Comparative politics is a broad, evolving, and dynamic field of study, with ancient roots. The course examines current scholarship in light of the evolution of the field, and in relation to knowledge in other disciplines. This year the course will meet every other week (see the instructor's web page for details) and the major topics will be: research approaches in comparative politics, collective action, the state, democratization, institutional change and varieties of democratic institutions. Research will be discussed for both substantive findings and methodological contributions. Students will read some of the great books produced by the field in recent decades, as well as cutting-edge work from the journal literature. The course has a programmatic intent: it is designed to encourage reflection on where research comparative politics as a field should move in the future.
513A CURRENT DEBATES IN COMPARATIVE POLITICS
Globalization and the Democratic Dilemma: At a Critical Juncture
Section 001 Term 1 9:00-12:00 WED
Note: 513A – Recommended for PHD students
The world stands at a critical juncture. Globalization has both widened and intensified; but it has also become more volatile (at least its financial component). The governance of global markets is in transition since the 2008 global financial crisis. In the midst of the current transformation/turmoil, this much is clear: linkages between global markets and domestic political economic chessboards have greatly intensified. Everywhere, national systems are challenged to respond to global shocks and global change. Meanwhile, domestic political processes in systematically important countries have a great impact on global governance and globalization itself. These linkages between IPE and CPE form the core focus of the course. Our inquiry covers questions such as:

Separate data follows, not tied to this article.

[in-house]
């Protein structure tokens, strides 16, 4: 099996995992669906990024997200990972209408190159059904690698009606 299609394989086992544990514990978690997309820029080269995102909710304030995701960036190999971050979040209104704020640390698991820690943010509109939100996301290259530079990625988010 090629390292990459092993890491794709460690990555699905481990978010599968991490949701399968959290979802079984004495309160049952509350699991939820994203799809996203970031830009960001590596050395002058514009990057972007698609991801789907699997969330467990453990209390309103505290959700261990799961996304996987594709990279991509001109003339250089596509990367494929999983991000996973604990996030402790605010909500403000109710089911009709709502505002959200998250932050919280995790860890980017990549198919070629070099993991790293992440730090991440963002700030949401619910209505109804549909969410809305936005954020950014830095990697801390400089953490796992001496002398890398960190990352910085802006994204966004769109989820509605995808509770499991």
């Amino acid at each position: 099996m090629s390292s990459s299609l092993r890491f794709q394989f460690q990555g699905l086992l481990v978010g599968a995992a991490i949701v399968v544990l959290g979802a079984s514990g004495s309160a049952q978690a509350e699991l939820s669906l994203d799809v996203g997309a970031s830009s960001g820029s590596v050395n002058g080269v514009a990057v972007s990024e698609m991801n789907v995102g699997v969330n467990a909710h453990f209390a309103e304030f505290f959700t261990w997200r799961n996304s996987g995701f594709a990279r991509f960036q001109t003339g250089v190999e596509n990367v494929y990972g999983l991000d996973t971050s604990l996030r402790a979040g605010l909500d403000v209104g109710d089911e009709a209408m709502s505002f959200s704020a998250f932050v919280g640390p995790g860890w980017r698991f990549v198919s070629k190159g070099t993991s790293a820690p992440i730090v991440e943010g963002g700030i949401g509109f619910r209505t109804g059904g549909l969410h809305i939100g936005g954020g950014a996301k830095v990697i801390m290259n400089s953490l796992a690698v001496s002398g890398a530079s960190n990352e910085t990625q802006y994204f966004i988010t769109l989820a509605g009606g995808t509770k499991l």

- What are the causes of initial institutional diversity among domestic economic systems?
- In what ways does globalization affect domestic political economy? It is forcing domestic institutional convergence?
- What explains different responses by domestic systems to common global shocks (whether financial crisis, environmental shocks, energy shocks, or trade effects)?
- Why are some systems more successful than others?
- What are the mechanisms through which global forces disrupt domestic equilibria?